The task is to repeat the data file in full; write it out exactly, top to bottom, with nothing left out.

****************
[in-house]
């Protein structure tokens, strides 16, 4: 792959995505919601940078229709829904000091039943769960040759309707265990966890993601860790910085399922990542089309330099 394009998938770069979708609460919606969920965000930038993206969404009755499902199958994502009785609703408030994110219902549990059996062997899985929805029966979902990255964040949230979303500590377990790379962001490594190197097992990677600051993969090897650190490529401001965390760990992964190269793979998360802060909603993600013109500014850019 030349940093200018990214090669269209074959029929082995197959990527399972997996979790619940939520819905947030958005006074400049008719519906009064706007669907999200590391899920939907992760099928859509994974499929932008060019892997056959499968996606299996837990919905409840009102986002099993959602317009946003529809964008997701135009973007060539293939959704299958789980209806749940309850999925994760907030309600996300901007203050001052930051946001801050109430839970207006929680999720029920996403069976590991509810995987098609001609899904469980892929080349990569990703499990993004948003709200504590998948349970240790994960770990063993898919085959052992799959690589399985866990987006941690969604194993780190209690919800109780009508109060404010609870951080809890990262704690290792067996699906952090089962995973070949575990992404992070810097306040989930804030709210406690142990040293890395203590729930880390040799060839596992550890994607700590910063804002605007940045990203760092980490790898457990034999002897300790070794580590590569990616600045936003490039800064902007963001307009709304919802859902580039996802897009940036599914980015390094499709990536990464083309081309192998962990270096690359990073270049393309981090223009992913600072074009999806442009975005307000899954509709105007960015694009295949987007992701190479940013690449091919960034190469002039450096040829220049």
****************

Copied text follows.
[in-house]
């Protein structure tokens, strides 16, 4: 792959995505919601940078229709829904000091039943769960040759309707265990966890993601860790910085399922990542089309330099 394009998938770069979708609460919606969920965000930038993206969404009755499902199958994502009785609703408030994110219902549990059996062997899985929805029966979902990255964040949230979303500590377990790379962001490594190197097992990677600051993969090897650190490529401001965390760990992964190269793979998360802060909603993600013109500014850019 030349940093200018990214090669269209074959029929082995197959990527399972997996979790619940939520819905947030958005006074400049008719519906009064706007669907999200590391899920939907992760099928859509994974499929932008060019892997056959499968996606299996837990919905409840009102986002099993959602317009946003529809964008997701135009973007060539293939959704299958789980209806749940309850999925994760907030309600996300901007203050001052930051946001801050109430839970207006929680999720029920996403069976590991509810995987098609001609899904469980892929080349990569990703499990993004948003709200504590998948349970240790994960770990063993898919085959052992799959690589399985866990987006941690969604194993780190209690919800109780009508109060404010609870951080809890990262704690290792067996699906952090089962995973070949575990992404992070810097306040989930804030709210406690142990040293890395203590729930880390040799060839596992550890994607700590910063804002605007940045990203760092980490790898457990034999002897300790070794580590590569990616600045936003490039800064902007963001307009709304919802859902580039996802897009940036599914980015390094499709990536990464083309081309192998962990270096690359990073270049393309981090223009992913600072074009999806442009975005307000899954509709105007960015694009295949987007992701190479940013690449091919960034190469002039450096040829220049």